AWOL

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by Raul Faria

The Awol is a layered shooter…that you light on fire. It’s a head turner for sure and will get the whole bar wondering what you’re up to; it’s also #21 in our mission to recreate all the cocktails in the Joy of Mixology Book by Gaz Regan. The trick to this shooter is the layering; it needs to be done SLOWLY to work. Also, the glass that you choose can make or break your attempt, so we will be looking specifically for something short and fairly narrow. This shooter is a cocktail with four common ingredients found in most bars and liquor stores, so it’s pretty easy get the ingredients together; the big attraction for bar or party guests will be our layering and of course some fire. We will go over layering techniques and how to safely utilize the pyrotechnics in this cocktail 🙂 Ready to make one?

1) Let’s get our tools ready; we will need our Barspoon, a jigger with a .75 oz measure and a 3-4 oz pousse café (stemmed, narrow, often fluted small glass) or shot glass. Our shopping list will consist of Midori, Vodka, Bacardi 151 and Pineapple Juice. This shot is best enjoyed when the spirits and juice are chilled ahead of time. Simply store the bottles in the refrigerator or cooler beforehand.

Layering- The trick to layering is the right tools, right technique and knowing the density of each ingredient. The basic rule of thumb in regards to the density or weight of the ingredients is the sweeter the ingredient the heavier it will be. Grenadine will sink like a rock, but a spirit like Vodka should float on top of any syrupy, creamy or sugary stuff you have on the back bar or liquor cabinet. I would also recommend pouring our measures into a separate pourable container like a small carafe, narrow glass or small mason jar (basically looking for something that will pour easy and allow us better control over the flow of liquid) and then over our barspoon to create our layers. The reasoning is two-fold, first it can sometimes be difficult to control the flow from a bottle when attempting to layer an ingredient and secondly it will allow us to better measure our ingredients by being able to utilize our jigger (trying to layer from a jigger is not impossible but very difficult if using a standard jigger). We will use our barspoon and hold it right up against our glass (see pic below). We will pour SLOWLY over the spoon so the liquid pours against the side of the glass, resting on top of the previously layered ingredient. Repeat this step for each layer. Guess which book walks you through the layering process and even provides a guide of the densities of popular spirits and liqueurs? The Joy of Mixology by Gaz Regan of course!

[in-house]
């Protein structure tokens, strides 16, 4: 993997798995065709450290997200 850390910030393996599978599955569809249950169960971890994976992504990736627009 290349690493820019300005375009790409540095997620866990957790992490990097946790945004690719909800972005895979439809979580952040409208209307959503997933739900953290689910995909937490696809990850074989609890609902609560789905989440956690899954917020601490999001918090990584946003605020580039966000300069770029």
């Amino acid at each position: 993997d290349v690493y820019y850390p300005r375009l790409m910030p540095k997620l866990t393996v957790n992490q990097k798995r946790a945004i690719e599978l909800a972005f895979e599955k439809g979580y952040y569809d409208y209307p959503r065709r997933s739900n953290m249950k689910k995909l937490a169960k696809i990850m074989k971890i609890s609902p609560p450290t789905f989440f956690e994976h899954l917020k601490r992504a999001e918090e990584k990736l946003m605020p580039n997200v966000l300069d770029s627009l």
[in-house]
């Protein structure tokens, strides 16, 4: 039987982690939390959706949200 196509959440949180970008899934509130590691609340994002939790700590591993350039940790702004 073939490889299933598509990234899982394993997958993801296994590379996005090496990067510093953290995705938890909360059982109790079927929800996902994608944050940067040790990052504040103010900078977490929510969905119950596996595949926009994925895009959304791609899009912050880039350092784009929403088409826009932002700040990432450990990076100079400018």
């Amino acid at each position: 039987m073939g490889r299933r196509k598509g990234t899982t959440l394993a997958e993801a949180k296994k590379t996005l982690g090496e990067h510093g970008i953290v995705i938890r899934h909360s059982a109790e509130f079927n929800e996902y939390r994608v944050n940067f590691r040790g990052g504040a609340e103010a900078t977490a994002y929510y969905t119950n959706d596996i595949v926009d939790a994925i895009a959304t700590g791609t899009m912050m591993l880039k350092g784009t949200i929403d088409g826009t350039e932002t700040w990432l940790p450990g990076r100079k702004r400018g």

2) Let’s begin with the ingredient with that is the heaviest (i.e. most sugar) the Midori. We will add our .75 oz of Midori to our glass. Midori is a Japanese melon liqueur made by the Suntory Company and has been produced since 1978. It launched at the Famous Studio 54 nightclub and has been a presence on the scene ever since with cocktails like the Melon Ball, Tokyo Tea, Scooby Snack, and Crocodile Cooler.

3) Next we will now measure our .75 oz of pineapple juice and add it to our pourable container, with our barspoon right against our glass pour slowly over the top of the spoon so the pineapple juice runs against the side of the glass and layers over the Midori.

4) Now we are going to measure out our .75 oz Vodka and add it to our pourable container. Then, with our barspoon right against our glass, we will pour slowly over the top of the spoon so the vodka runs against the glass and layers over the top of the pineapple juice.

5) The final layer will be .75 oz of Bacardi 151. We will measure out our rum and add it to our pourable container. Now, with our barspoon right against the side of our pousse café or shot glass we will pour slowly over the top of spoon so the rum runs against the glass and layers over the top of the vodka. Bacardi 151 is the famous (or infamous if imbibed irresponsibly) overproof rum produced by Bacardi since 1981. Its name comes from its proof, 151. To say that this is a strong spirit is an understatement, that being said, Bacardi 151 does add flavor, plus its famous heat. It is often used in tropical Tiki style cocktails like the Hurricane and the Rum Runner and is also utilized in small doses for its pyrotechnic effect in cocktails and shooters like our AWOL here and the Flaming Dr. Pepper.

6) The final step will be to light it up and serve it. Couple rules here, first be sure to set it down securely on the bar. Second, I’d recommend utilizing a grill starter type lighter to ignite the shooter so we have a safe distance upon ignition, if not it will ignite with a match or standard lighter just be careful not to burn yourself as you will be close to the flame upon ignition. Third, after the shooter has been extinguished, allow time for the glass to cool before the guest consumes the AWOL shooter as the glass is more than likely still hot. Now, finally, down the hatch! This shooter is most definitely enjoyed best all in go.

Be sure to pick up a copy of the Joy Mixology by Gaz Regan for more on the AWOL and that snazzy liquor density chart too, also check out gazregan.com for info on all of Gaz’s books.

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